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    Washington writes to John Hancock after the American loss at Brandywine Creek

    George Washington Letter Signed "Go: Washington," as Commander-in-Chief, two pages, 7.5" x 9.75", Reading Furnace, [Pennsylvania], September 18, 1777, to Continental Congress President John Hancock concerning the deteriorating situation around Philadelphia following the American loss at Brandywine Creek. With integral address leaf bearing Washington's franking signature. Docket bears an Autograph Endorsement in the hand of John Hancock.

    An important letter written in the midst of the Philadelphia campaign, Washington opens by informing Hancock that he had received his letter of the 17th "last night with Governor Livingston and Genl. Dickinson's Letters..." but conceding that "It is out of my power to do more than I already have for checking the Enemies progress in Jersey, and I should hope, that will be the case as soon as the Troops ordered from Peekskill arrive to reinforce the militia assembling under General Dickinson." Washington was losing men quickly. Eleven days following Brandywine, Washington's army, having marched over 150 miles in miserable weather with scant provisions, was reduced by 50% to a mere 6,000 men. In response, he ordered Israel Putnam in Peekskill, New York, to send 2,500 reinforcements together with the New Jersey militia under General Dickinson. (See Mark M. Boatner, Encyclopedia of the American Revolution, 1966 ed., p. 860).

    Washington, faced with a superior British army to his south, was already attempting two contradictory things at once: protect the army's supply sources in the Pennsylvania interior while attempting to block Howe from capturing the American capital at Philadelphia. Following the loss at Brandywine, panic set in at Philadelphia. The day Washington wrote this letter, Hancock and the Continental Congress were preparing to flee the city. The army's supplies in the city had been removed. Washington observed "that all the Continental Stores which have been removed from Philadelphia were at Trenton on the 16h according to Genl. Dickinsons Letter. That place, in the first instance, was fixed on thro' necessity and conveying 'em there was better than to leave them where they were; But I am clear in opinion, that they should not be suffer'd to remain there a moment longer than can be avoided, and I would beg leave to recommend that the earliest and most vigorous measures should be adopted for removing 'em to Allen Town in North Hampton County." Moving the stores further north placed them safely out of reach of British raiding parties.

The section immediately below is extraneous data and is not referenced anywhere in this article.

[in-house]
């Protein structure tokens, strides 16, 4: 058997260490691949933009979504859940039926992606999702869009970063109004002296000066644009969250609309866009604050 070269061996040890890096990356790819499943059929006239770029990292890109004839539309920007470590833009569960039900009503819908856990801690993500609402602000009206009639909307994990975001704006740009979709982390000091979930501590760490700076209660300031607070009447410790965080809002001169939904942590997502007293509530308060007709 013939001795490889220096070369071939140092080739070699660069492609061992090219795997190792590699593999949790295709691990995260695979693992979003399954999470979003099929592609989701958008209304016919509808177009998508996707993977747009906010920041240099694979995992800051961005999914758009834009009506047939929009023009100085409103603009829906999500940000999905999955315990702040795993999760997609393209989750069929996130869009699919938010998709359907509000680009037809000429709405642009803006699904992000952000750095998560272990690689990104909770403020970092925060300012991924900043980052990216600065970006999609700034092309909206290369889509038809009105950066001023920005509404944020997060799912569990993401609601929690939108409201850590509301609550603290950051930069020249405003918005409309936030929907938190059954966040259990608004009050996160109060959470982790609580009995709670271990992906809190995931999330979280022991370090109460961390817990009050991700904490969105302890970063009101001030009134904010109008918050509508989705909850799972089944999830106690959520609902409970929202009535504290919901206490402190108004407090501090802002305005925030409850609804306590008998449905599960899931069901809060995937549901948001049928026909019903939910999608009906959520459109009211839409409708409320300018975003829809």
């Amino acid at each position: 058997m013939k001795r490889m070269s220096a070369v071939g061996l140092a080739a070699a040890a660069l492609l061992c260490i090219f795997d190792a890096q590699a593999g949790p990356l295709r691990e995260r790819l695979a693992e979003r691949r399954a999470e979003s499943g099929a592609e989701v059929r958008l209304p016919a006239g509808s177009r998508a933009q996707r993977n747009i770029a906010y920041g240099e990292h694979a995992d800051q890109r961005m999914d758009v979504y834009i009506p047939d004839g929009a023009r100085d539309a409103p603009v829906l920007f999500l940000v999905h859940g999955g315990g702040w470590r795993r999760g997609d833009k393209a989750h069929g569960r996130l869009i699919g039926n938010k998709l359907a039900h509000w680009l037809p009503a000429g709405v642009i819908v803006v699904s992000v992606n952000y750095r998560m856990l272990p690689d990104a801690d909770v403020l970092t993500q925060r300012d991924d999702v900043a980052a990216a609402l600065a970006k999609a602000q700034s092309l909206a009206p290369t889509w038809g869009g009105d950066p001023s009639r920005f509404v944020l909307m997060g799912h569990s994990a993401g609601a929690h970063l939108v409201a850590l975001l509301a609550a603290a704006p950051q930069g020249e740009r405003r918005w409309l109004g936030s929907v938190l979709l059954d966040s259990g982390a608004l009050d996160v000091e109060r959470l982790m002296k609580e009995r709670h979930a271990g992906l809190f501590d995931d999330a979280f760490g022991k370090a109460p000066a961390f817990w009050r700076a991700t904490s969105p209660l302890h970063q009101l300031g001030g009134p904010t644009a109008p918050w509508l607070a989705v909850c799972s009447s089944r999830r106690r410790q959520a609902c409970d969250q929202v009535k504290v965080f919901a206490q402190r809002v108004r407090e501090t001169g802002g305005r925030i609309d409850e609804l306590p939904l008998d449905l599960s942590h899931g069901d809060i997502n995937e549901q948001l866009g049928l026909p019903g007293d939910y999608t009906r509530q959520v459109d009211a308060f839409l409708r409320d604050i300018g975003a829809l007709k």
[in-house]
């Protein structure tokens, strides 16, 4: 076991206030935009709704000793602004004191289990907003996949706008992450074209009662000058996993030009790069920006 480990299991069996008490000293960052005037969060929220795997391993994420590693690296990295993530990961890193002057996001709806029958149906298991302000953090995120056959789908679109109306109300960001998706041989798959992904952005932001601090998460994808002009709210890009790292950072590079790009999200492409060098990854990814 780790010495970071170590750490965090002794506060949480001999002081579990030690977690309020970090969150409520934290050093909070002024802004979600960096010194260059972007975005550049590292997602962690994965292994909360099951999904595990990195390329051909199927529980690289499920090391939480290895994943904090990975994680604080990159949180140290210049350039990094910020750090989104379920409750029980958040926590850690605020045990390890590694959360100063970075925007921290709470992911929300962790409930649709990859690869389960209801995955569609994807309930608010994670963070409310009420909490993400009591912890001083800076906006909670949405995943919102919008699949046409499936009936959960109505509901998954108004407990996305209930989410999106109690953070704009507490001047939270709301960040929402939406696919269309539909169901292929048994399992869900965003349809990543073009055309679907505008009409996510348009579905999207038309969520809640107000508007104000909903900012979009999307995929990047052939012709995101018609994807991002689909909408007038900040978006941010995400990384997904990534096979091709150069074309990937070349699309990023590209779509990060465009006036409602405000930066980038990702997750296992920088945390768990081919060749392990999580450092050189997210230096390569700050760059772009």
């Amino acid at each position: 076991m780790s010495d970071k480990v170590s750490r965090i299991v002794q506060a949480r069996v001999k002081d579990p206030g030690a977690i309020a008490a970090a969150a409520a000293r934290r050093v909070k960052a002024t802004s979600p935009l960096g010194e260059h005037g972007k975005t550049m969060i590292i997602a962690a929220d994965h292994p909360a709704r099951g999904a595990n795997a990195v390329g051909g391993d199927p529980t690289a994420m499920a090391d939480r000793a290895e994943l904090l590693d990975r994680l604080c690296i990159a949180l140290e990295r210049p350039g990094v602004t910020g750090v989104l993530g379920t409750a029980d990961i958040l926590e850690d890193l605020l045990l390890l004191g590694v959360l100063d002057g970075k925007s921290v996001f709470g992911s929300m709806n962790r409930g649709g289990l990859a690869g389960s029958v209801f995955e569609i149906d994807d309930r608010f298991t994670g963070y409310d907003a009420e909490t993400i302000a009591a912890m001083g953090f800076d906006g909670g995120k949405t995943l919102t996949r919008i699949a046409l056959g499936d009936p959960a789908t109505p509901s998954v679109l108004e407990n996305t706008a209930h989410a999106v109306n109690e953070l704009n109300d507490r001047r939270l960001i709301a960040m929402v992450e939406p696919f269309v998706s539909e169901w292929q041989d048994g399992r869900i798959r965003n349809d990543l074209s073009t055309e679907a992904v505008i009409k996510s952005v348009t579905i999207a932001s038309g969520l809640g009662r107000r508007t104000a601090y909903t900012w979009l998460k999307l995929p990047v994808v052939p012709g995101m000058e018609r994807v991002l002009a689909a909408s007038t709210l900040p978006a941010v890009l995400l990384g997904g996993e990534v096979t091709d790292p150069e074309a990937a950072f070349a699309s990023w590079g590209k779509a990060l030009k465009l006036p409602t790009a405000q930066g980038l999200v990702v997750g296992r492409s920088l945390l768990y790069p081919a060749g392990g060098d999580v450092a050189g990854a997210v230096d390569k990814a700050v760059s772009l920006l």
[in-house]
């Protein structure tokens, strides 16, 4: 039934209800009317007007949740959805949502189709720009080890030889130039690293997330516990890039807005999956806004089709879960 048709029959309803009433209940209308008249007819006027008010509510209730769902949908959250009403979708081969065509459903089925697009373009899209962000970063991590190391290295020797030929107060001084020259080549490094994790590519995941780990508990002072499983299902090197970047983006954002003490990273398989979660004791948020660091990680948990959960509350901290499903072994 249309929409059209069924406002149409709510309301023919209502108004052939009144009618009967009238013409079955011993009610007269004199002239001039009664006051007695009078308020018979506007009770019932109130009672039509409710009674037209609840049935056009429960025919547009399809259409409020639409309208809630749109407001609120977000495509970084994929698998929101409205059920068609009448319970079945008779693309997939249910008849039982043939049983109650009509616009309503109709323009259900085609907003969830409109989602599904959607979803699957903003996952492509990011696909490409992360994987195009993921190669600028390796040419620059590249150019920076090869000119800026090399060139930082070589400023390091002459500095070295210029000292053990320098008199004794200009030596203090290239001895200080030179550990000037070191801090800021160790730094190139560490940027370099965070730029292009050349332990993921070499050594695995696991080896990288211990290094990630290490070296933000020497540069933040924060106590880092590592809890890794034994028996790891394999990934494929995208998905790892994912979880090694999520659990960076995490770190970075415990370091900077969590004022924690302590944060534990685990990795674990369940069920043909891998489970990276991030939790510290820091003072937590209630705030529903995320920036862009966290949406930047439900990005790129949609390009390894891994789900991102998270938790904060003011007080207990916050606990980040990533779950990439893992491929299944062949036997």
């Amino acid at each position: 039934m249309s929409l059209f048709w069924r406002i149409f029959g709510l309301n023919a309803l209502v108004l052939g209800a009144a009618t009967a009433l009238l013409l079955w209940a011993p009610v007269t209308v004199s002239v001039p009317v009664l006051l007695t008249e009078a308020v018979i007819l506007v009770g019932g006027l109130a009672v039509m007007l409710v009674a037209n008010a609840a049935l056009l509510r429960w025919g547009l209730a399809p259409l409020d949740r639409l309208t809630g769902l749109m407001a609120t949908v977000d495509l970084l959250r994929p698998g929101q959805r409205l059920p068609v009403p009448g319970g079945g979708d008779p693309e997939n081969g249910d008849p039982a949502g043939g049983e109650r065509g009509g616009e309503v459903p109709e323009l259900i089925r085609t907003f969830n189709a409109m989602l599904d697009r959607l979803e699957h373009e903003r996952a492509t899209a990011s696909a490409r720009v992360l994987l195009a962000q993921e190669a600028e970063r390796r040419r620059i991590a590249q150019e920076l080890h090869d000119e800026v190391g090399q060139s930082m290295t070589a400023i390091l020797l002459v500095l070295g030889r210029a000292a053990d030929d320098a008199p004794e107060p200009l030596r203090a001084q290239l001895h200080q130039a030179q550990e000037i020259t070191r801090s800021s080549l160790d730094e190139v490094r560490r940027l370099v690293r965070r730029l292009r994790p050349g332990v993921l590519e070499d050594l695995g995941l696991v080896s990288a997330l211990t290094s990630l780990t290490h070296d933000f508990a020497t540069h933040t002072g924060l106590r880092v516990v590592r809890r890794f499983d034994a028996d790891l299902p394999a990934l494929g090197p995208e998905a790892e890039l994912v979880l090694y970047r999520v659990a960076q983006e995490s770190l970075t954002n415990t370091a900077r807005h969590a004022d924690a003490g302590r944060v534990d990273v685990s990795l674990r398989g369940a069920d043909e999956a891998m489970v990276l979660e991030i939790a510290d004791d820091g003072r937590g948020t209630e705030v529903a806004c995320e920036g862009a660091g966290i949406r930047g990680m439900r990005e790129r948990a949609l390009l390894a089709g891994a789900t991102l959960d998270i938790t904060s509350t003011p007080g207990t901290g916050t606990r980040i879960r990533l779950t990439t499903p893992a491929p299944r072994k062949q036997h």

On September 26, British forces marched into Philadelphia unopposed. Congress reassembled in Lancaster and soon afterward, York, Pennsylvania. John C. Fitzpatrick, in the Writings of George Washington, notes that the next day Washington received advice from Congress: "The necessity of a speedy removal of Congress from Philadelphia, and the uncertainty as to the time of the next meeting, moved Congress to confer powers upon Washington which practically made him a dictator." (John C. Fitzpatrick, ed. The Writings of George Washington from the Original Manuscript Sources, 1745-1799, Vol. 9, p. 235-237.)